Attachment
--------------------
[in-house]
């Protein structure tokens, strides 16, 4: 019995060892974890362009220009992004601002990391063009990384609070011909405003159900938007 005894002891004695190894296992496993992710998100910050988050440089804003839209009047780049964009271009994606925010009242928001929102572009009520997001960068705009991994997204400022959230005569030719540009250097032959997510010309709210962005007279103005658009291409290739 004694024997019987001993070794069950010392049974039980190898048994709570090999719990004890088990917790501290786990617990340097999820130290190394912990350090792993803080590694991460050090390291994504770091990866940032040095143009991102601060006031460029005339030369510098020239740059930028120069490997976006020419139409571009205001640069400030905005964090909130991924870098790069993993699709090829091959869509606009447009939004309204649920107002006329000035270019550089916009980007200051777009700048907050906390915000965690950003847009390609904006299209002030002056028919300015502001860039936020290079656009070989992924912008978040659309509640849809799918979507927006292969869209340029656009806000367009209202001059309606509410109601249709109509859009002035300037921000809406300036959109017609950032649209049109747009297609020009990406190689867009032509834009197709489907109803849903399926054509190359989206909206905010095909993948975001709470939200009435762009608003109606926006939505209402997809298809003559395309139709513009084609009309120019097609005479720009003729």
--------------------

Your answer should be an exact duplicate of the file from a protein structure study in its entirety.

[in-house]
């Protein structure tokens, strides 16, 4: 019995060892974890362009220009992004601002990391063009990384609070011909405003159900938007 005894002891004695190894296992496993992710998100910050988050440089804003839209009047780049964009271009994606925010009242928001929102572009009520997001960068705009991994997204400022959230005569030719540009250097032959997510010309709210962005007279103005658009291409290739 004694024997019987001993070794069950010392049974039980190898048994709570090999719990004890088990917790501290786990617990340097999820130290190394912990350090792993803080590694991460050090390291994504770091990866940032040095143009991102601060006031460029005339030369510098020239740059930028120069490997976006020419139409571009205001640069400030905005964090909130991924870098790069993993699709090829091959869509606009447009939004309204649920107002006329000035270019550089916009980007200051777009700048907050906390915000965690950003847009390609904006299209002030002056028919300015502001860039936020290079656009070989992924912008978040659309509640849809799918979507927006292969869209340029656009806000367009209202001059309606509410109601249709109509859009002035300037921000809406300036959109017609950032649209049109747009297609020009990406190689867009032509834009197709489907109803849903399926054509190359989206909206905010095909993948975001709470939200009435762009608003109606926006939505209402997809298809003559395309139709513009084609009309120019097609005479720009003729």